"Oops, better not let me girlfriend hear that. She'll be along in a minute. I was in for GBH but kept me nose clean. Did weightliftin', no, POWER liftin."

He proceeded to squat down and mimed lifting an exceedingly heavy bar. I had no doubt he had done the real thing for his stance was correct, his breathing in synchronisation; bend down, back straight, feel the bar across the shoulders, grasp correctly, breathe in deeply, the breathe out, pushing up explosively, using the breath, using the breath through the thighs and straightening up the back and arms, holding the imaginary bar and weights high.

The man then relaxed, rubbed his palms, took a small bottle from his pocket and swigged; offered me the bottle, taking care to wipe the neck beforehand. I declined. A woman staggered up and threw her arm round his neck. The stench of alcohol was high and they shared the bottle for a few moments. He didn't introduce us but they began to walk away. His parting comment? "Now you look after yourself darlin'. You have any trouble with men, come lookin' for me and I'll sort them out." And they were gone.

Several years later I wrote this … because it seemed to me that he honestly thought he was being friendly rather than threatening, protective rather than dangerous. It threw a light on how difficult real communication between human beings actually is.

Capable hands

See these hands
these hands could crush
you if they wanted to

yet dead for earnest desire
for frivolity
rushing up to me or you and begging
aid or comfort capable hands close
round this throat for you will be
the last to extract such a promise of

i swear by my capable hands that all shall slip
when i let go

Line skipping (continued)

Jill Robinson from just down the valley, wrote, "Skipping was the favourite playtime occupation in Tiverton. 'When I call your birthday, please jump in.' So you could end up with lots of girls skipping together with the long rope. 'All in together girls, such fine weather girls.' It was almost always girls who skipped at my school but very occasionally a boy would join in.'

Anna Robinson from Haworth way responded to Jill. "I remember skipping to, 'On a mountain lives a lady who she is I do not know. All she wants is gold and silver, All she wants is a nice young man. So call in my sister dear' (entry point for next skipper). Can't remember next lines, but think it might have got faster … I think I was about 8, so 1969."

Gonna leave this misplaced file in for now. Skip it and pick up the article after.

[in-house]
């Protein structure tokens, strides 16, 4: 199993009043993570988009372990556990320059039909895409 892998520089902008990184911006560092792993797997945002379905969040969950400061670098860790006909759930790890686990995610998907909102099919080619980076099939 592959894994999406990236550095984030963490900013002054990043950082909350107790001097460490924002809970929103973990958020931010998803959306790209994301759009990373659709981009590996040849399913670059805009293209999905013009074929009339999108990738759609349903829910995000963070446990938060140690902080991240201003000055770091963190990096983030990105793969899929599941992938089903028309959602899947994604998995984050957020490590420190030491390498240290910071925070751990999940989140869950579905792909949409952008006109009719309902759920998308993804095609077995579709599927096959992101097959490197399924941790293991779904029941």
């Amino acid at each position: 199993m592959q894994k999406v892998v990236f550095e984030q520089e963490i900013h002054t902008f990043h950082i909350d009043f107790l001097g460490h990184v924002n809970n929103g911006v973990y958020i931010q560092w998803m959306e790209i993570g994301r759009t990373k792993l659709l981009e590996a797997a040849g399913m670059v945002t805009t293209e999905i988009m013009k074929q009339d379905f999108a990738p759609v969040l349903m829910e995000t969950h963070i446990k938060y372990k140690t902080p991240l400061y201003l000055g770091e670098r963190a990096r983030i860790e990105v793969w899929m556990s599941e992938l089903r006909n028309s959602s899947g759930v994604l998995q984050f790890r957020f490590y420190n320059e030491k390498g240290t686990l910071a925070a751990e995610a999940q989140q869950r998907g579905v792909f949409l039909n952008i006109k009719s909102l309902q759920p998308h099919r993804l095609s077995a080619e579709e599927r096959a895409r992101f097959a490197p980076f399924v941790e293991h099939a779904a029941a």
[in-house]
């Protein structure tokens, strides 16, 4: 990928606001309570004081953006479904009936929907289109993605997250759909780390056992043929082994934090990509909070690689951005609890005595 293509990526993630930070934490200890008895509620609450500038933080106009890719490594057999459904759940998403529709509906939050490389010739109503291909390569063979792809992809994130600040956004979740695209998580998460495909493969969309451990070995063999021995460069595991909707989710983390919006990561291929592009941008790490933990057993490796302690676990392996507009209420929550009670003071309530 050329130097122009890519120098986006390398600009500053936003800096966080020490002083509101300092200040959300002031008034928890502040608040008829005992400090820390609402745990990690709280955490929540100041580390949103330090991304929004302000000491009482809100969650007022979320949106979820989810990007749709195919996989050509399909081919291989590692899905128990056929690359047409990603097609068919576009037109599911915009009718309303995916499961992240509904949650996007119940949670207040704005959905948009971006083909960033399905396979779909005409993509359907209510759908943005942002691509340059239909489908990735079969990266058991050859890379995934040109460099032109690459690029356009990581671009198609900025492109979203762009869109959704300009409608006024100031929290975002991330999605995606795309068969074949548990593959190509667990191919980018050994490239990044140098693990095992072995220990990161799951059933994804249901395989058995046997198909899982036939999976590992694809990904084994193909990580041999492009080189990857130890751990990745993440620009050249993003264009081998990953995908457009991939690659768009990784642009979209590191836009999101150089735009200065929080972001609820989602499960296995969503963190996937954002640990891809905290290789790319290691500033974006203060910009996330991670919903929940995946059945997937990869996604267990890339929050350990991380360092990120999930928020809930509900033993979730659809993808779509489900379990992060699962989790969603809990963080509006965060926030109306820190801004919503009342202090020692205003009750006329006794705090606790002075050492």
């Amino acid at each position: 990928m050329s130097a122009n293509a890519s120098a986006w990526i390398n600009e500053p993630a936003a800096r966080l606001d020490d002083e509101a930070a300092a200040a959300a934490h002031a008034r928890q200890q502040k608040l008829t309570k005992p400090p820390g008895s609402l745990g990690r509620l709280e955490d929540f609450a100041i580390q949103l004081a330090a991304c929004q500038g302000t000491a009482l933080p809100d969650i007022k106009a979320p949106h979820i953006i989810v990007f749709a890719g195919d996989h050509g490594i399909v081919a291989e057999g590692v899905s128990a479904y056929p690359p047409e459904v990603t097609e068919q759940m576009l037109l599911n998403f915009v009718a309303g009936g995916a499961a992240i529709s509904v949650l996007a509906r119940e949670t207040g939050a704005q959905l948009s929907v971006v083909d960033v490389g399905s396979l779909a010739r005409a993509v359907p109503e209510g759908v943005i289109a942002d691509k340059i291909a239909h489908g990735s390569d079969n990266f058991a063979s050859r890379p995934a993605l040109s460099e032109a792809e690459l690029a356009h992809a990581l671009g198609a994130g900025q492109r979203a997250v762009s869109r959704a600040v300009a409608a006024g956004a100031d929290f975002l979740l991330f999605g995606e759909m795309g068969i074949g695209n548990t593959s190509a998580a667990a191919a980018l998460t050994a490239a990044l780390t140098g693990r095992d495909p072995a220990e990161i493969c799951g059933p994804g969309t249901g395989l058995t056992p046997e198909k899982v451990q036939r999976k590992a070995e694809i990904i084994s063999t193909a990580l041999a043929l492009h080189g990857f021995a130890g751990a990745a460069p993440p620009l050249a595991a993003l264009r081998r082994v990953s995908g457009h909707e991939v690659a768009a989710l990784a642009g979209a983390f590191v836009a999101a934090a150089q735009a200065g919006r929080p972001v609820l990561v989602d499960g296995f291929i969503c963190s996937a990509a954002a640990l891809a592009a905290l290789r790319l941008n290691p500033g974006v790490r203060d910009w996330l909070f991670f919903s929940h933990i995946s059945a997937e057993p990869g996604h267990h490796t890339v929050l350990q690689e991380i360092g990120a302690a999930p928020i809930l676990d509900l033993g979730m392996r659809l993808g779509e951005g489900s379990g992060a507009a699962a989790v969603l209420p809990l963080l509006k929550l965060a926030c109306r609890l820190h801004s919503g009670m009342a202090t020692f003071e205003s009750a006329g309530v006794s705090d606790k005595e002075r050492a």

Joyce Bragg originally from Harrogate, now resident in Todmorden, found more lines to add to Anna's remembered verse, "So come in dear Lindy, dear Lindy, dear Lindy (Lindy comes in to skip with Rosie), So come in dear Lindy and I'll go out to play." (Rosie goes out the door).'

Christina Longden of Kirklees, commented in a way that Facebook did not deem relevant (but I did). "I hated skipping and most of the girls who did it in our school yard. There was a mean pecking order if you weren't sporty when it came to elastic skipping. I also remember that – as with clapping games – some of the rhymes were racist. I just sat in a corner and read. Fewer accidents that way."

Wuthering James from Haworth on boys … "if the boys ever got involved it was to twirl the rope … if it was street skipping it was always a washing line. Rhymes over this side of the hill was …'One potato, two potato' etc. Mind you, that rhyme might also have been used for other activities."

Sarah Burgess, from over that way, "Just looked it up: 'Mum's in the kitchen, doing a bit of stitching when in came a bogeyman and pushed her out.' …Someone comes in to be the next 'mother' and the skipper exits. Some boys would try to run through it, but if any stayed the girls would love it. Very gender divided in my neck of the wood …"

Glenda George originally from down London way, now up in Scotland, was frustrated that she couldn't remember the old rhymes, so I reminded her to check in the Opie books. "Sheesh, I had even forgotten I have the Opie's book!"

Thanks to all the above and my other readers. Easter Monday, April 2023.